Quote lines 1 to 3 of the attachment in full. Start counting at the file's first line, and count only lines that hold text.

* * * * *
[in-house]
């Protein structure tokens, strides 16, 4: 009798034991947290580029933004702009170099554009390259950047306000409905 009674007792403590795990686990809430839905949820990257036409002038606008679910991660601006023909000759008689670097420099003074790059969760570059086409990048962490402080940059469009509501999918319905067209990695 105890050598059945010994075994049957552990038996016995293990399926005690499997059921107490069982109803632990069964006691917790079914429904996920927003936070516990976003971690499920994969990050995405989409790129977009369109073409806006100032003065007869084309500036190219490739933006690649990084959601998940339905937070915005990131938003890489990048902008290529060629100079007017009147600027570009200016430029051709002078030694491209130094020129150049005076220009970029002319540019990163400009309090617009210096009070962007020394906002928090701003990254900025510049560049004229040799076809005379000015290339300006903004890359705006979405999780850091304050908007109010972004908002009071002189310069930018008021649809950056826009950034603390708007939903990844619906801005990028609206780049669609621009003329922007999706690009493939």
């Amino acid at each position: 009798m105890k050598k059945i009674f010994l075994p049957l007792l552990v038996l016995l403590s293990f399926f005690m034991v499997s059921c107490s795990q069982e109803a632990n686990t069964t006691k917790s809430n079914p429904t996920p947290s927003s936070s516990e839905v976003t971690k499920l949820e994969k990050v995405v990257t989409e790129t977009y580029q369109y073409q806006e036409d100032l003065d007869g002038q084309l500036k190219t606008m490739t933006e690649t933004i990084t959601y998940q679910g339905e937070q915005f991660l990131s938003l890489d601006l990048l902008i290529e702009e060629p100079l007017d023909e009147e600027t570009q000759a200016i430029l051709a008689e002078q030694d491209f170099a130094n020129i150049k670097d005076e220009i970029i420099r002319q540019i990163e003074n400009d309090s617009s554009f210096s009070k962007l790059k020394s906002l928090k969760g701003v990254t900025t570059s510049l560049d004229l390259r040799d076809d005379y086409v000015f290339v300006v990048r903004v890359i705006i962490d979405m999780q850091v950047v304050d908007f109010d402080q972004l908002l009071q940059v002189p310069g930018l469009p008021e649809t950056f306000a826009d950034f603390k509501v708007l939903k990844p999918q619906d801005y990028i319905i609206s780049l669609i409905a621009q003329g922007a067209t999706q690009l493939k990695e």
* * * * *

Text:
[in-house]
């Protein structure tokens, strides 16, 4: 009798034991947290580029933004702009170099554009390259950047306000409905 009674007792403590795990686990809430839905949820990257036409002038606008679910991660601006023909000759008689670097420099003074790059969760570059086409990048962490402080940059469009509501999918319905067209990695 105890050598059945010994075994049957552990038996016995293990399926005690499997059921107490069982109803632990069964006691917790079914429904996920927003936070516990976003971690499920994969990050995405989409790129977009369109073409806006100032003065007869084309500036190219490739933006690649990084959601998940339905937070915005990131938003890489990048902008290529060629100079007017009147600027570009200016430029051709002078030694491209130094020129150049005076220009970029002319540019990163400009309090617009210096009070962007020394906002928090701003990254900025510049560049004229040799076809005379000015290339300006903004890359705006979405999780850091304050908007109010972004908002009071002189310069930018008021649809950056826009950034603390708007939903990844619906801005990028609206780049669609621009003329922007999706690009493939």
């Amino acid at each position: 009798m105890k050598k059945i009674f010994l075994p049957l007792l552990v038996l016995l403590s293990f399926f005690m034991v499997s059921c107490s795990q069982e109803a632990n686990t069964t006691k917790s809430n079914p429904t996920p947290s927003s936070s516990e839905v976003t971690k499920l949820e994969k990050v995405v990257t989409e790129t977009y580029q369109y073409q806006e036409d100032l003065d007869g002038q084309l500036k190219t606008m490739t933006e690649t933004i990084t959601y998940q679910g339905e937070q915005f991660l990131s938003l890489d601006l990048l902008i290529e702009e060629p100079l007017d023909e009147e600027t570009q000759a200016i430029l051709a008689e002078q030694d491209f170099a130094n020129i150049k670097d005076e220009i970029i420099r002319q540019i990163e003074n400009d309090s617009s554009f210096s009070k962007l790059k020394s906002l928090k969760g701003v990254t900025t570059s510049l560049d004229l390259r040799d076809d005379y086409v000015f290339v300006v990048r903004v890359i705006i962490d979405m999780q850091v950047v304050d908007f109010d402080q972004l908002l009071q940059v002189p310069g930018l469009p008021e649809t950056f306000a826009d950034f603390k509501v708007l939903k990844p999918q619906d801005y990028i319905i609206s780049l669609i409905a621009q003329g922007a067209t999706q690009l493939k990695e």